4. Stereotype: Italians are very fashionable. In fact, Italians are fashion victims icon wink Italianity: The cult of Italian stereotypes
Is it true?: TRUE
Additional information: Indeed. No sequins, rhinestones, acid wash or flowers embroidered into the jeans here. No dresses that look like garbage bags either. Just pure style! You can recognise Italians by the way they dress from the head to feet (strictly black Dolce & Gabbana sunglasses; Calvin Klein boxers; Levi’s jeans; Gucci handbags; tanned skin all year long; perfect make up). They will dress stylishly for every possible occasion. You won’t ever see an Italian wearing sporting short pants combined with long socks: it’s simply against their fashion rules.
5. Stereotype: Italian people often say: “mamma mia!” “va fan culo!” and “thatsa spicy meataball!”
Is it true?: TRUE (mostly)
Additional information: Italian people really do say these things, quite often. With the exception of the last one. We made that part up.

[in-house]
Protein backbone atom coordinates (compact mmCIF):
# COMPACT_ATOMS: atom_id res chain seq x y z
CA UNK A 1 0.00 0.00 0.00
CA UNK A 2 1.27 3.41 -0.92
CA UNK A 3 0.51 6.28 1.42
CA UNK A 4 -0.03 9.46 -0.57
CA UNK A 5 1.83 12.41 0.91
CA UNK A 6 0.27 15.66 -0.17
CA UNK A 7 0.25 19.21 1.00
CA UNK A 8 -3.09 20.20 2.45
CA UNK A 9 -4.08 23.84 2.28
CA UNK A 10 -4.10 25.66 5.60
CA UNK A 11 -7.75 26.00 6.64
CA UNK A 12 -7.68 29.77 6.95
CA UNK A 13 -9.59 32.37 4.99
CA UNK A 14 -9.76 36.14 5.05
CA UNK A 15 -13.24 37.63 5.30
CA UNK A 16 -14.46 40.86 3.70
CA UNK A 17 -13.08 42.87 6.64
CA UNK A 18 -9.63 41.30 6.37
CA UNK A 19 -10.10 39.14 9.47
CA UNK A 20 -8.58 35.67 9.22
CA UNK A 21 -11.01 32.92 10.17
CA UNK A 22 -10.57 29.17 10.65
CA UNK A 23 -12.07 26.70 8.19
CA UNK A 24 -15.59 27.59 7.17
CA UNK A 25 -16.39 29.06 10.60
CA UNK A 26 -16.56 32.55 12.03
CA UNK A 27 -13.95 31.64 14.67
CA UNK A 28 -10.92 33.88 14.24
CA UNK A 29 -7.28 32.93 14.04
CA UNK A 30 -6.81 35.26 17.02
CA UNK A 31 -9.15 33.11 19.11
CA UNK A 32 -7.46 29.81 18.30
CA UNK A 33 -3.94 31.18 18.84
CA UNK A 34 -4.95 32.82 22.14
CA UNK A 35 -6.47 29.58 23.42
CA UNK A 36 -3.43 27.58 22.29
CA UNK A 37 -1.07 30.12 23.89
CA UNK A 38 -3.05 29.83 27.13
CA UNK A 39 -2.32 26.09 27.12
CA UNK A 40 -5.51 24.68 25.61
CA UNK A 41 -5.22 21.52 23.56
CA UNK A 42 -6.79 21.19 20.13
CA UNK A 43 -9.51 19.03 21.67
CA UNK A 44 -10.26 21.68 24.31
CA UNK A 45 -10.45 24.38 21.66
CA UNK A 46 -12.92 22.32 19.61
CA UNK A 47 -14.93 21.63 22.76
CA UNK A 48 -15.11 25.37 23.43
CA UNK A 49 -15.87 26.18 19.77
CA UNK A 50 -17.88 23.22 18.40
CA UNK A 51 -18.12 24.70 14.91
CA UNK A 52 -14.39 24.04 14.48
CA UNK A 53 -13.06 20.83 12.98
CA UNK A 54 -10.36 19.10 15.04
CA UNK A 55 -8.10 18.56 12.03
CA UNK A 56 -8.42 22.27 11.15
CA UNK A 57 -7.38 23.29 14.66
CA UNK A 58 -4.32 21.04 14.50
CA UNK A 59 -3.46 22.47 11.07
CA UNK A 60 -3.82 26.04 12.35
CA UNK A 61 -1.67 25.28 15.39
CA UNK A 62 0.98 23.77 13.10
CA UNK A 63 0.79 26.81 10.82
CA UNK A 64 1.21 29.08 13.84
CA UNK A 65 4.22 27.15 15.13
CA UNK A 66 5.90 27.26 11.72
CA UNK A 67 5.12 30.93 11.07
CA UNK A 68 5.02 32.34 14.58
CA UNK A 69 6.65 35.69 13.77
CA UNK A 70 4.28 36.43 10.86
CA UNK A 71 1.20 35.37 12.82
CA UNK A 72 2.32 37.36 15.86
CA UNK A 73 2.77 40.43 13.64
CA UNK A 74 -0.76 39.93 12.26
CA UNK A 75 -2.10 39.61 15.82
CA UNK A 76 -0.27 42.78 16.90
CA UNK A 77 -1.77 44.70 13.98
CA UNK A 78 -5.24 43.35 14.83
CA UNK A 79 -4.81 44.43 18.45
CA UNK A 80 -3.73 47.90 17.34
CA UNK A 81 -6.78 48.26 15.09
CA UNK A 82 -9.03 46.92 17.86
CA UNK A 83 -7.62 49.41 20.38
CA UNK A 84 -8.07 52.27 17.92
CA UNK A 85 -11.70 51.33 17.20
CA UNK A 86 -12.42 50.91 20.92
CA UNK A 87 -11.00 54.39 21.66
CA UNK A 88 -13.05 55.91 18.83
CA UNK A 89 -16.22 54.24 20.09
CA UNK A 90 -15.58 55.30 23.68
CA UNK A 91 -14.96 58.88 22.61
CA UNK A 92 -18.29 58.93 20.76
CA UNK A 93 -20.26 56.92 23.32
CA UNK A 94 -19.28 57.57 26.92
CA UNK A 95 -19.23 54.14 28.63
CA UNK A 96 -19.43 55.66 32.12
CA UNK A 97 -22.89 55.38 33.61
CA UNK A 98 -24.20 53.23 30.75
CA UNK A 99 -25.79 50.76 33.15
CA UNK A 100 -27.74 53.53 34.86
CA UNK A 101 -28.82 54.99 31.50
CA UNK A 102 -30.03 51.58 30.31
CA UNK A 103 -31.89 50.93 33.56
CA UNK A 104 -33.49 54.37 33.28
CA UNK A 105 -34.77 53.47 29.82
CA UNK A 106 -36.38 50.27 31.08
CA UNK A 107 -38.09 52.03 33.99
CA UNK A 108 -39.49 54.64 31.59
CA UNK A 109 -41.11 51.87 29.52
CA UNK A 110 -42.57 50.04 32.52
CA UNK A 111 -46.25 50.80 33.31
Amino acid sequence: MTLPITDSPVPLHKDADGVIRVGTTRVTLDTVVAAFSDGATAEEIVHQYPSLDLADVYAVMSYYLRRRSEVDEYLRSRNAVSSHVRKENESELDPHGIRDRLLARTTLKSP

6. Stereotype: All Italian girls look smoking hot, as if the steped straight out of the Vogue and Vanity Fair advertisements.
Is it true?: FALSE (mostly)
Additional information: There are definitely some attractive girls, but no more or no less than anywhere else in the world. Every single one of them has a boyfriend though. That is confirmed ;(
7. Stereotype: Italian is just like French.
Is it true?: FALSE
Additional information: Italian is just like Italian. Being fluent in French, I tried adding on O and I to the end of French words hoping for the best, but receiving looks as if I was speaking Chinese, which I ended up doing anyways out of frustration. Ironically I could read most things without difficulty, with the exception of the most important item you need to read in that country…menus. Yes, the way Italians speak is completely original. The most important element of communication are the gestures: the way we move our hands, hold our heads, move our shoulders, our facial expressions, as well as the way we use our eyes and mouths to make ourselves understood. They simply cannot talk without our hands. Italians speak very loudly in public whether on the bus, in the street or on the phone. Don’t worry, they are not all deaf. A lot of foreigners think we are fighting when we talk that way but it’s just the way we are.